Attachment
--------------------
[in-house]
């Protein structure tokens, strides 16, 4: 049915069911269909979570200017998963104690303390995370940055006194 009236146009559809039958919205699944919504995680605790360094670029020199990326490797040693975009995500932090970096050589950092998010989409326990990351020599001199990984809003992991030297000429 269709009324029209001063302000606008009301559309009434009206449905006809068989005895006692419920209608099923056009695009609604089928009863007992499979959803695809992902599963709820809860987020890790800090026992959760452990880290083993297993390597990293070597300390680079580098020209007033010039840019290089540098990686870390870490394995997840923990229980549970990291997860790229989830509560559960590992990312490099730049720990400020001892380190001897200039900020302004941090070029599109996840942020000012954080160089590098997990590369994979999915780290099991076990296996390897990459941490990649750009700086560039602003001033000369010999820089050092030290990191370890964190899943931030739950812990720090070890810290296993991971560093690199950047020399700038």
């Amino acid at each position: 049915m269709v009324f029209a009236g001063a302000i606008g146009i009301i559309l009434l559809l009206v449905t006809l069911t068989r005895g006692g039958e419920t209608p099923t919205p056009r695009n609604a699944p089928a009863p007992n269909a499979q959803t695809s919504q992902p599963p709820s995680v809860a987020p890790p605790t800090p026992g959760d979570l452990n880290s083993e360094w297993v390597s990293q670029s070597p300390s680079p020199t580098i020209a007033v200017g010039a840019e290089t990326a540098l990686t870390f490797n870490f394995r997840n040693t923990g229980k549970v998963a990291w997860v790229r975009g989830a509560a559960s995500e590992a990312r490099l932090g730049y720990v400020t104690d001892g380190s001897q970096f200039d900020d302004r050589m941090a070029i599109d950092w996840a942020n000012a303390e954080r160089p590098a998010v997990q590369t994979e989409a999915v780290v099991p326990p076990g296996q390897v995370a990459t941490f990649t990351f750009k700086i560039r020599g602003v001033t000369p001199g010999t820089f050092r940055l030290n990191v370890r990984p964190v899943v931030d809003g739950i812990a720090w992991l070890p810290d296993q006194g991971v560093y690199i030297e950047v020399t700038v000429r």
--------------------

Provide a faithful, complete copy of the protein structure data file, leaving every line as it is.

[in-house]
């Protein structure tokens, strides 16, 4: 049915069911269909979570200017998963104690303390995370940055006194 009236146009559809039958919205699944919504995680605790360094670029020199990326490797040693975009995500932090970096050589950092998010989409326990990351020599001199990984809003992991030297000429 269709009324029209001063302000606008009301559309009434009206449905006809068989005895006692419920209608099923056009695009609604089928009863007992499979959803695809992902599963709820809860987020890790800090026992959760452990880290083993297993390597990293070597300390680079580098020209007033010039840019290089540098990686870390870490394995997840923990229980549970990291997860790229989830509560559960590992990312490099730049720990400020001892380190001897200039900020302004941090070029599109996840942020000012954080160089590098997990590369994979999915780290099991076990296996390897990459941490990649750009700086560039602003001033000369010999820089050092030290990191370890964190899943931030739950812990720090070890810290296993991971560093690199950047020399700038």
């Amino acid at each position: 049915m269709v009324f029209a009236g001063a302000i606008g146009i009301i559309l009434l559809l009206v449905t006809l069911t068989r005895g006692g039958e419920t209608p099923t919205p056009r695009n609604a699944p089928a009863p007992n269909a499979q959803t695809s919504q992902p599963p709820s995680v809860a987020p890790p605790t800090p026992g959760d979570l452990n880290s083993e360094w297993v390597s990293q670029s070597p300390s680079p020199t580098i020209a007033v200017g010039a840019e290089t990326a540098l990686t870390f490797n870490f394995r997840n040693t923990g229980k549970v998963a990291w997860v790229r975009g989830a509560a559960s995500e590992a990312r490099l932090g730049y720990v400020t104690d001892g380190s001897q970096f200039d900020d302004r050589m941090a070029i599109d950092w996840a942020n000012a303390e954080r160089p590098a998010v997990q590369t994979e989409a999915v780290v099991p326990p076990g296996q390897v995370a990459t941490f990649t990351f750009k700086i560039r020599g602003v001033t000369p001199g010999t820089f050092r940055l030290n990191v370890r990984p964190v899943v931030d809003g739950i812990a720090w992991l070890p810290d296993q006194g991971v560093y690199i030297e950047v020399t700038v000429r």